Social Security is one of the biggest things on people’s minds when they approach retirement. Every 5 years we get a statement from the government with a nice large bold number on it that reaches out to us like a pat on the shoulder and says “Hey, you’re going to have some income in retirement” and that makes people feel pretty good.
The awkward thing about that is, depending on your retirement plans, that number is probably wrong…
The truth is that calculating a worker’s benefit for social security is considerably more complicated than most people realize. The process involves indexing your wages for inflation and then using your highest earning 35 years to calculate your worker’s benefit.
Where the process throws people is that there are two key assumptions Social Security must make to do this. One is the indexing factor and calculation formula which don’t get locked in until you’re 60 and 62 years old respectively. The other is what your future wages will be. Social Security defaults to assume you will make the same amount of money as you did the previous year until you claim benefits.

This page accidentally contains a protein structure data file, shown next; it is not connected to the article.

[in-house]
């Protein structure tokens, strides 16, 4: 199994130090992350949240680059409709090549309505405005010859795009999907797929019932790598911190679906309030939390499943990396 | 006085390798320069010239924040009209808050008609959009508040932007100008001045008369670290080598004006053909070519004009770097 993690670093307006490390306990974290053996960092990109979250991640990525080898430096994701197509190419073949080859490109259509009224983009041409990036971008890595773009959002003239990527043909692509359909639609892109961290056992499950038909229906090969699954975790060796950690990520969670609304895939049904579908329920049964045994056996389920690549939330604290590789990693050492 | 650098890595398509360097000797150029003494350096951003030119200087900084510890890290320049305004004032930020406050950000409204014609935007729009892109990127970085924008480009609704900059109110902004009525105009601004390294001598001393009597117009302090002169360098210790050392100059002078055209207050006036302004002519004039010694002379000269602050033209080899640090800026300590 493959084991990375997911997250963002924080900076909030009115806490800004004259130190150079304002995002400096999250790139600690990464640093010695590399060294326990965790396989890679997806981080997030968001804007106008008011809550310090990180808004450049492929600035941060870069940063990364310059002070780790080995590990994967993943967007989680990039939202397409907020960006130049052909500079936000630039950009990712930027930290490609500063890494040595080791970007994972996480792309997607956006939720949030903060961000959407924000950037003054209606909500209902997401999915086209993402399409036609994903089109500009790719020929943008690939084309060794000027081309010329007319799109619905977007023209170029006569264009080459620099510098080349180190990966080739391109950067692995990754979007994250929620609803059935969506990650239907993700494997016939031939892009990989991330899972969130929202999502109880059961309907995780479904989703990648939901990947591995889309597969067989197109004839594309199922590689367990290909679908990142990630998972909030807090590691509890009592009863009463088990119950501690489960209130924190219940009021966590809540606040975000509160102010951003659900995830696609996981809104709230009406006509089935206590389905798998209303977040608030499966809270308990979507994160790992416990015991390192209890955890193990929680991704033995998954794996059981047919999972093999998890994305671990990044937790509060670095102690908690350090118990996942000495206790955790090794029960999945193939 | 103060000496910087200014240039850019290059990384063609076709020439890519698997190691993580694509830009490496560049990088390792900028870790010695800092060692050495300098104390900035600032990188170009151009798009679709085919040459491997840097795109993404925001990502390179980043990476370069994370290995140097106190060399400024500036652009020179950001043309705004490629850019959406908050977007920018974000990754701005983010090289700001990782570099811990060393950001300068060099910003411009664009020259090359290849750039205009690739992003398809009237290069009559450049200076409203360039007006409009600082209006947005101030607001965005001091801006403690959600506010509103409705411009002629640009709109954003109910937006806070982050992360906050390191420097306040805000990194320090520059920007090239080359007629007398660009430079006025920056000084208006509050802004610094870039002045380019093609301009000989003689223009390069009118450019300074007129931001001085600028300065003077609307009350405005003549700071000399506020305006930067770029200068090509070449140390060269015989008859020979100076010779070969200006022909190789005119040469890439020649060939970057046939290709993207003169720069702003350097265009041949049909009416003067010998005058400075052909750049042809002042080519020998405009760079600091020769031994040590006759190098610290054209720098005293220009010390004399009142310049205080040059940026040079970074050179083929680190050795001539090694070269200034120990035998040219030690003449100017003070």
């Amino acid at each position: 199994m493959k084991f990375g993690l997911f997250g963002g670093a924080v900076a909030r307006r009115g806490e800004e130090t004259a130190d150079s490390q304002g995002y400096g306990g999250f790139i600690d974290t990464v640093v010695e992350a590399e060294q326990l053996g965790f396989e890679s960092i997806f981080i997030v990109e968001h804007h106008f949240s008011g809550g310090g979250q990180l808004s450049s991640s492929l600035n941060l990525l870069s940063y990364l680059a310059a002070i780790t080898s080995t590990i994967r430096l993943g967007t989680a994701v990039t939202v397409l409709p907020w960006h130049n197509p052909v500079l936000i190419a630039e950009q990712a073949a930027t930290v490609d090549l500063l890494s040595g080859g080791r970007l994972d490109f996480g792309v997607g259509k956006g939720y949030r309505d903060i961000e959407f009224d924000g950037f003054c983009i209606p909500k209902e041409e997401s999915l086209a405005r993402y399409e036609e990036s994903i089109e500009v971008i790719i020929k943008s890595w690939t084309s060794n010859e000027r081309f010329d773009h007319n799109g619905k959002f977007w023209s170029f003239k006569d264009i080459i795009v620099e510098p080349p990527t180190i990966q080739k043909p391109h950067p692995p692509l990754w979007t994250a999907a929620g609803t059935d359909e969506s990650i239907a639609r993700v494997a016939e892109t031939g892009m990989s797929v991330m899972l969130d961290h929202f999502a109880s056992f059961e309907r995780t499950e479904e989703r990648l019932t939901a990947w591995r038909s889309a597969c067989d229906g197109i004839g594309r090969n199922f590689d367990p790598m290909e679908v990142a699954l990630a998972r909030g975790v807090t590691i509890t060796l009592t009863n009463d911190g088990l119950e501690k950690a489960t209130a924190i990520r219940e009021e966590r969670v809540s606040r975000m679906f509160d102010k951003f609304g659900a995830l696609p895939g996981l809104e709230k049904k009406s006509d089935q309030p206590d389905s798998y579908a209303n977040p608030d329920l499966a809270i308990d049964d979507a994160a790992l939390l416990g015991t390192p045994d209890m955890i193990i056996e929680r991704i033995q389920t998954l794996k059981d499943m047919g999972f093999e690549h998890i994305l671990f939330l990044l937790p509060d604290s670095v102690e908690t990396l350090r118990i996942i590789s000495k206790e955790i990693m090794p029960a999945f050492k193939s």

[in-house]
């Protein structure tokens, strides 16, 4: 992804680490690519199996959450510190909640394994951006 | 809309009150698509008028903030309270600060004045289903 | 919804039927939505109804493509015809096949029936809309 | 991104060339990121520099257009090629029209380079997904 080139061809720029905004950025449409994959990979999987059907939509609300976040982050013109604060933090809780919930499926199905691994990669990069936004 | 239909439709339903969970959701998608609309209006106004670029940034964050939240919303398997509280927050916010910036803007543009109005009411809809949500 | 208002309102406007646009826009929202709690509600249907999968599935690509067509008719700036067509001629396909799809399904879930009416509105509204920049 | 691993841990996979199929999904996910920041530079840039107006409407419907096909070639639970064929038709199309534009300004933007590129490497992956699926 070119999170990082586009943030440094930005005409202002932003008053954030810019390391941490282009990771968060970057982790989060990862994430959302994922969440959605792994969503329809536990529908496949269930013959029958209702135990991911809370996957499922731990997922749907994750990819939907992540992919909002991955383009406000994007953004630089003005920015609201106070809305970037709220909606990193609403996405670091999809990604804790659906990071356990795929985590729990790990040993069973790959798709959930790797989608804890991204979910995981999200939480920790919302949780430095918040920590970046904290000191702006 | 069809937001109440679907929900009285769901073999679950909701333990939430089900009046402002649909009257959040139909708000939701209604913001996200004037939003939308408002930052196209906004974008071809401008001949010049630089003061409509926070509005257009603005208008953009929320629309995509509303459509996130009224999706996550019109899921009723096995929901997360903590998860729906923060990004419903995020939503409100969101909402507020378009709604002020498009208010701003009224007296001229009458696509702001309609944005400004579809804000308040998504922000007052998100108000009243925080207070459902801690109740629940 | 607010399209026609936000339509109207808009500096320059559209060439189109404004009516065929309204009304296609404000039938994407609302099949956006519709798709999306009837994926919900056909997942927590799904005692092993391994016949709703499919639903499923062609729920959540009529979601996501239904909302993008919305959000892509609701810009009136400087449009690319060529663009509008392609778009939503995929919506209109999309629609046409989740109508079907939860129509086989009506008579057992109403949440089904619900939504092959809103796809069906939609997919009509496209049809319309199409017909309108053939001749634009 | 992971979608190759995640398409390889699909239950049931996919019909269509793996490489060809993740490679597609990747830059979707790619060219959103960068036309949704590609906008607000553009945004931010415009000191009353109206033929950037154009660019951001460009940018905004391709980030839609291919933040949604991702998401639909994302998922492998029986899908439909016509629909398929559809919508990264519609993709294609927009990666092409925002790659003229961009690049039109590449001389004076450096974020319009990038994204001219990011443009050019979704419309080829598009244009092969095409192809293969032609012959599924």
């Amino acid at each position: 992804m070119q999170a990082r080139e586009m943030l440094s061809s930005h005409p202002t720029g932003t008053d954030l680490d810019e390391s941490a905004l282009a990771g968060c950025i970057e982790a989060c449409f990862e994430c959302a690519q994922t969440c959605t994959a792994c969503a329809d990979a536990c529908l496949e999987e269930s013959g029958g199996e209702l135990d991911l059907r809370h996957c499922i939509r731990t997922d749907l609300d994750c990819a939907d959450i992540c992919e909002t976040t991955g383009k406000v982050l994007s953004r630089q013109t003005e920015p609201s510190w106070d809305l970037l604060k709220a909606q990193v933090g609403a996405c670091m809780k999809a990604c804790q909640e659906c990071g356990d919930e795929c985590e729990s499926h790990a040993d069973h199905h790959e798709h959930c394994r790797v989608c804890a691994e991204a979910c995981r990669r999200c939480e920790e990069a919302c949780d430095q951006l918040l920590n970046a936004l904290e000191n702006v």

If either of those variables change you can end up with a different benefit than what they show on the sheet.
Some common situations that can throw those numbers off are:
- You wait a few years after retirement to claim your benefit
- Your salary changes significantly in the years before you claim benefits
- You retire during your 35 indexed highest earning years.
As you can see, it doesn’t take anything out of the ordinary to affect your benefit. It is worth having a professional take a look at your latest statement to make sure you get what you expect when you finally decide to cash in.